And this Santa dude wanted nothing more in life than to fulfill the wishes of children, like mine, and their loved ones, like me.
That night I put my son to bed and reviewed the events of the day in my head. The story of John the Baptist came to mind. John was in the wilderness when the word of God came to him and he cried out! And I too had been crying out as a single parent wanting help in learning how to raise my child. It occurred to me that, while preparing to enter Santa Land, I too, like the Baptist, had been in the wilderness, crying out. My son and I were in the wilderness of New York City. We were in the wilderness of anonymity. I was just another nameless person with just another nameless kid standing on line in a department store waiting to catch a glimpse of beauty. And my child and I were in the wilderness of hope itself, waiting and hoping that something spiritually meaningful would happen to us ~ in Macy’s of all places!
What I was seeking, without even knowing it, was an experience of transcendence ~ of rising above and beyond the limits of my self. I did not know enough to care whether I found that transcendent experience in a toy or in a relationship with Christ. Saint Santa at Macy’s led me to Christ Jesus at church; where I have stayed ever since.
I accept that some people love Santa, but hate church and that some people hate Santa, but love church. But I know that Santa doesn’t hate church and Jesus doesn’t hate Santa. Jesus is Lord and Santa is Saint. And I am a disciple, a follower with leadership skills bestowed on me like gifts under a dazzling tree and I have transcended the wilderness and entered the Promised Land of milk and honey ~ by way of the promised land of sugar cookies and candy canes.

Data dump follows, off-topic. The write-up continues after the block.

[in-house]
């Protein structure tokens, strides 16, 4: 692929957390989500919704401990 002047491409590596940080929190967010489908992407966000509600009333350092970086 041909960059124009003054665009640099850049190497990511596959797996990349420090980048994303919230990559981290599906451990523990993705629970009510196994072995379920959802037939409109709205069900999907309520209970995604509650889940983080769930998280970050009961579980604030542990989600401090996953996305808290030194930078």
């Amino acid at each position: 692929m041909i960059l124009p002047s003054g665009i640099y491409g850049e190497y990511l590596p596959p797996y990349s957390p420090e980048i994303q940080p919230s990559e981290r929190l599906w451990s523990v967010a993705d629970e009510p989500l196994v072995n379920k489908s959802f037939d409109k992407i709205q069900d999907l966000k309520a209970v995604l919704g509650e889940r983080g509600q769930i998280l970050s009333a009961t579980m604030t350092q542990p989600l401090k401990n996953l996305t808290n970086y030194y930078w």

Jesus loves Saint Santa and anyone who helps people to get in touch with the living spirit of the God of their understanding with a sense of awe and awareness that there is at work in the universe a supreme spirit of love that is bigger than us all. If the Christian church was as spiritually rewarding and awe-filled as a trip to Santa Land, there would be no need for Saint Santa and he could finally retire to a long winter’s nap. People would see that the greatest gift they could possibly ask for and unwrap is the awareness of God’s presence among us at all times, not just at Christmas.
Sorry to end this so abruptly, but I have important things to attend to ~ I see Jesus in everyone; I hear sleigh bells ringing; I smell cookies; and my heart is held captive by hope.
Dwight Lee Wolter is the pastor of the Congregational Church of Patchogue on Long Island, New York. He is the author of several books and blogs at dwightleewolter.com